Milunka Savić je bila naša višestruko odlikovana i međunarodno priznata ratnica. Postoje različiti navodi o ratnom periodu Milunkinog života, ali je pretpostavka da je u vojsku stupila tokom balkanskih ratova, zbog čega je skratila kosu, utegla torzo, obukla mušku odeću i kao Milun Savić se prijavila za mobilizaciju. Nakon što je na frontu ranjena, „Miluna“ su bolničari razotkrili.

Tokom Prvog svetskog rata Milunka je pod svojim pravim imenom učestvovala na frontovima. U ratu se istakla kao izuzetno uspešan vojnik, te je dobila i vod kojim je komandovala. Bila je poznata kao odličan i precizan bombaš. Milunka je kao hrabra ratnica odlikovana brojnim ordenjem, kako srpskim tako i međunarodnim, između ostalih i za dostignuća u Kolubarskoj bici. Borila se i na Solunskom frontu i učestvovala je u odbrani Beograda 1915.

Neki izvori navode i da je 1918. godine Vrhovna komanda svih vojski Antante pismeno pohvalila junaštvo narednice Milunke Savić. Milunka je i prva žena ikada odlikovana francuskim ordenom Ratnim krstom sa zlatnom palmom.

Za vreme Drugog svetskog rata Milunka je u Beogradu imala malu bolnicu otvorenu za ratne ranjenike. 1942. godine odbija poziv da prisustvuje banketu koji je organizovao nacistički kolaboracionista Milan Nedić za nemačke oficire i generale.

Uprkos uspešnom obavljanju vojnih zadataka na frontovima na kojima je ratovala, Milunka je do kraja života živela u siromaštvu i radila je kao čistačica. Bila je udovica i imala je četvoro dece, od kojih je troje usvojila. 1973. godine od Grada Beograda dobija stan u kojem je kasnije umrla, a danas ulica u kojoj je Milunka živela nosi njeno ime.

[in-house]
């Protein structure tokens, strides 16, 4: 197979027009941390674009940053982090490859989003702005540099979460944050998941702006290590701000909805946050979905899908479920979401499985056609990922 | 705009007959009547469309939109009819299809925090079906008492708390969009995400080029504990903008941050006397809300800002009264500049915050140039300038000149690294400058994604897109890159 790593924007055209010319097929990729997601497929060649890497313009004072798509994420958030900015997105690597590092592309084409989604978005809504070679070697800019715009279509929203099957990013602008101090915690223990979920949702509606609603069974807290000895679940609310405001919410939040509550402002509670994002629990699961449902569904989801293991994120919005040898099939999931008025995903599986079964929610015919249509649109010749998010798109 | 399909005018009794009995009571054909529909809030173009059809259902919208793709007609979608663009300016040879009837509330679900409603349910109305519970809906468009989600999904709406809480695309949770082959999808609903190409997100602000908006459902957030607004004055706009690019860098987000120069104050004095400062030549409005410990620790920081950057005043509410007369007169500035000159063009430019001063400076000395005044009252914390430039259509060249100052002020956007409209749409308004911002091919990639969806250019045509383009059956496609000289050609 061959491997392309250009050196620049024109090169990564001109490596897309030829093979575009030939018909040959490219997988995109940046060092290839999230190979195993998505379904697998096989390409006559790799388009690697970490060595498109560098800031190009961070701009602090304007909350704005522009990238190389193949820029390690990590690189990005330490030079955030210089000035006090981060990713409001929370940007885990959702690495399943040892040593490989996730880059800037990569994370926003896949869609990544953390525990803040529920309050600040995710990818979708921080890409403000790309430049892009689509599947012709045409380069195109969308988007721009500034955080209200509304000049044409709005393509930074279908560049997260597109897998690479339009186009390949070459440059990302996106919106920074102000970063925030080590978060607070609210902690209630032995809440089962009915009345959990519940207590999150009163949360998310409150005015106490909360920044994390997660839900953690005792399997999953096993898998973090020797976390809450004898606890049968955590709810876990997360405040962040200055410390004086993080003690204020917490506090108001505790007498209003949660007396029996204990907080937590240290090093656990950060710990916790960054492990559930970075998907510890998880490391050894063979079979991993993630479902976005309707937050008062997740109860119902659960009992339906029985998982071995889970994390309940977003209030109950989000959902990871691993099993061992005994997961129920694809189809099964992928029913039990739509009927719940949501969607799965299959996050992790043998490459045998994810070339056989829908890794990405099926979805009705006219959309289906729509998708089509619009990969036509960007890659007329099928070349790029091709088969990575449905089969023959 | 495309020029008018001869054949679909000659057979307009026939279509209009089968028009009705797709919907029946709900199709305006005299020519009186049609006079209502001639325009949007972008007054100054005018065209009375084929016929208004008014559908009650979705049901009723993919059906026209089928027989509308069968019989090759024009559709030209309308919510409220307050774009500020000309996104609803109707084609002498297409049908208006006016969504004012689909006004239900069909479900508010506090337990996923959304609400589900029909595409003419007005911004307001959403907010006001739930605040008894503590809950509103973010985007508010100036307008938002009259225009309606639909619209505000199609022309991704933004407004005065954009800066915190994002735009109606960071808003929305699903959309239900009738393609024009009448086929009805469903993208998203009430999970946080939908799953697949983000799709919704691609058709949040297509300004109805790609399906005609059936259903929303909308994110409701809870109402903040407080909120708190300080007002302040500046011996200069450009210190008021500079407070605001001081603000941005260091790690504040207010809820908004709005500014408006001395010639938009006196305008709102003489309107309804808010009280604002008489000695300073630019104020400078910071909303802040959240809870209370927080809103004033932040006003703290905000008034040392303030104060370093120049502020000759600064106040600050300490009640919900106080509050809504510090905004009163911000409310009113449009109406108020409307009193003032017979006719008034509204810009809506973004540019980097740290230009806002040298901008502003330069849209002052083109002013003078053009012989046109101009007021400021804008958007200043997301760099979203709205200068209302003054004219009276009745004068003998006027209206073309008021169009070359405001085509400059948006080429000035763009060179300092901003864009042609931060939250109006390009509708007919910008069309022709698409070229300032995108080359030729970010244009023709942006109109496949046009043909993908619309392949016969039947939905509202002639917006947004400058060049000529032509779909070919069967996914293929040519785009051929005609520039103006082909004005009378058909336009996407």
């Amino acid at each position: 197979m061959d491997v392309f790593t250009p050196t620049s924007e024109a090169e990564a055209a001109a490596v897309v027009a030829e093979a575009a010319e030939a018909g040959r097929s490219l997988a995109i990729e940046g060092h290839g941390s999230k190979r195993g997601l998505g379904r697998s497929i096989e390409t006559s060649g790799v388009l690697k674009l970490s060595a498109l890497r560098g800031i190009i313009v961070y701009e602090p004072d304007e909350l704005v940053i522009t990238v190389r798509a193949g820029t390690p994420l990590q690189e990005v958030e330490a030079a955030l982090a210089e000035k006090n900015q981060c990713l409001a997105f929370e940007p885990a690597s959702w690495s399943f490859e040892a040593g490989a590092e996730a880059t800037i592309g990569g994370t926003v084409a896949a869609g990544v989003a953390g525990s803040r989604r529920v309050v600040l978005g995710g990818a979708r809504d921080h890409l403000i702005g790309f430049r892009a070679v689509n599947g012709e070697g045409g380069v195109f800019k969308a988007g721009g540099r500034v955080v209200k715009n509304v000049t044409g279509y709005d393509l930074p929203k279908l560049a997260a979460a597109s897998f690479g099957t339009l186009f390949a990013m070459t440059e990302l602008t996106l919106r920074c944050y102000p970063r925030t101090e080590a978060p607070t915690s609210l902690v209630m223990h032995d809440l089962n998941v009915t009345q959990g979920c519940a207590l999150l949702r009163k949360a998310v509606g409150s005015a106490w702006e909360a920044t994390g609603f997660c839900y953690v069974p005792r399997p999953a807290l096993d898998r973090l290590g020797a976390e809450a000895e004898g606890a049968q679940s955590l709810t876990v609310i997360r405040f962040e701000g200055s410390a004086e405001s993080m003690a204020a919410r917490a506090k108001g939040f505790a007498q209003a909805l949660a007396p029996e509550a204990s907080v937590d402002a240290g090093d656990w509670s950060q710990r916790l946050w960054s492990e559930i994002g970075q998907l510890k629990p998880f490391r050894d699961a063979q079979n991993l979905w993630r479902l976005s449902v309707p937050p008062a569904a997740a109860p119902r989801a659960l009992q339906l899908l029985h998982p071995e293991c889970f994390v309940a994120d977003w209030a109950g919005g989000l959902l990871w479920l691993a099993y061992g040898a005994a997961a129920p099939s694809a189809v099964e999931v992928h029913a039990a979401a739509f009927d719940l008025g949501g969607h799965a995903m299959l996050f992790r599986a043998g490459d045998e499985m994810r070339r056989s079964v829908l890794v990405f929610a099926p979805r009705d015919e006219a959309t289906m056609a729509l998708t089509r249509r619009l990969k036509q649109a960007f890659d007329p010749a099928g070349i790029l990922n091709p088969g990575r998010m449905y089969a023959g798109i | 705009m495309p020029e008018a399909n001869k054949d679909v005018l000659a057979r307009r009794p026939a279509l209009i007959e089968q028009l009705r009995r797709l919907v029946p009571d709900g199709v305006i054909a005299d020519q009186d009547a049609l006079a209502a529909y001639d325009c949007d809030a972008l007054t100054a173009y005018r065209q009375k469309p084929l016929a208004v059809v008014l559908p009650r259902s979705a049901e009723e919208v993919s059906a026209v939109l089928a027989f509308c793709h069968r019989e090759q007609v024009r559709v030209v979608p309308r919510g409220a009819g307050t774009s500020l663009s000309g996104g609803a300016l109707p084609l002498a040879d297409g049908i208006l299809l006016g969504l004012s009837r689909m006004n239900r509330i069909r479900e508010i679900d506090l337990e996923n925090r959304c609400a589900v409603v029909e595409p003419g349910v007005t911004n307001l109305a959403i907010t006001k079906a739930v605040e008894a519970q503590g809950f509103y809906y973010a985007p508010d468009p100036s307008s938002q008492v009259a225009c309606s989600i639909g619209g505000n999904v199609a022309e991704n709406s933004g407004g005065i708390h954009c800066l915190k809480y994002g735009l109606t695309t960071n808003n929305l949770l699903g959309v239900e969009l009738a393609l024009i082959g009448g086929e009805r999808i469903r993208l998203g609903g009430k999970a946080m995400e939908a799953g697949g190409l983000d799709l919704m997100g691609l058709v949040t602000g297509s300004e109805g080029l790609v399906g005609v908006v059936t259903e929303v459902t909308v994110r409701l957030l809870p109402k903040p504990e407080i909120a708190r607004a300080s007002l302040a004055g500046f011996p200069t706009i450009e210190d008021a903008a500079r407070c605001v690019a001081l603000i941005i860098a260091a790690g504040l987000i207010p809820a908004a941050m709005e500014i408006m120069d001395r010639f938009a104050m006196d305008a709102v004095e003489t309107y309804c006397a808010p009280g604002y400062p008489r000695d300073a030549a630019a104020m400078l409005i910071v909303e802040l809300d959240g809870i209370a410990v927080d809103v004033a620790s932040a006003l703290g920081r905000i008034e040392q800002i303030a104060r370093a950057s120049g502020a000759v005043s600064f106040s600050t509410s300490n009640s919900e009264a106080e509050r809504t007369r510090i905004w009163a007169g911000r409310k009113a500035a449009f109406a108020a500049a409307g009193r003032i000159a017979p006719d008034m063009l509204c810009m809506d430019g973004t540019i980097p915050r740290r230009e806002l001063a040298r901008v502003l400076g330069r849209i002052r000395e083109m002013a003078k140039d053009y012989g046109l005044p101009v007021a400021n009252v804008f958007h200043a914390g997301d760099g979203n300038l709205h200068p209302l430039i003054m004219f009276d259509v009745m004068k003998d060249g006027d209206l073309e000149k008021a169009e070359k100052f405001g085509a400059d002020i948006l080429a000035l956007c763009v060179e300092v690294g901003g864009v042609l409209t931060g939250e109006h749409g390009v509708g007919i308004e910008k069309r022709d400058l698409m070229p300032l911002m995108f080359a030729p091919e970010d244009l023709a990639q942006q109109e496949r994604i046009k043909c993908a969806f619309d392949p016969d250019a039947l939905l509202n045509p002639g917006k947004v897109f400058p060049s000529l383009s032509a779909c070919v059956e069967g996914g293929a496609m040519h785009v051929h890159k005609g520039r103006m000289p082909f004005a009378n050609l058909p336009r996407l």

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// Milunka Savić was Serbian WWI warrior, honoured with numerous medals in Serbia and abroad. There are a lot of different stories about Milunka’s war years, but it is commonly suggested that she became a soldier during the Balkan Wars and that she got into the army disguised as a man – Milun Savić. After being wounded she was disclosed in a hospital.

During the WWI Milunka participated in the war as herself. She was an outstanding warrior and eventually became a commander. She was known as an excellent bomber. Milunka was honoured for accomplishments in the Battle of Kolubara (WWI), and she had also fought on Macedonian front, as well as in defence of Belgrade in 1915.

Some sources suggest that in 1918 all member states of Entente Alliance commended bravery of sergeant Milunka Savić. Milunka was the first woman in history to be honoured with French military decoration Croix de guerre with palm. 

During the WWII Milunka had a small hospital in Belgrade which was opened for war casualties. In 1942, she refused to participate in a banquet held by Serbian nazi collaborator Milan Nedić for German commanders. 

In the post war period Milunka lived in poverty and worked as a cleaning lady. She was a widow and had four children, three of whom she adopted. In 1973. The City of Belgrade gave her an apartment in which she later passed away. Today the street in Belgrade in which Milunka lived has her name.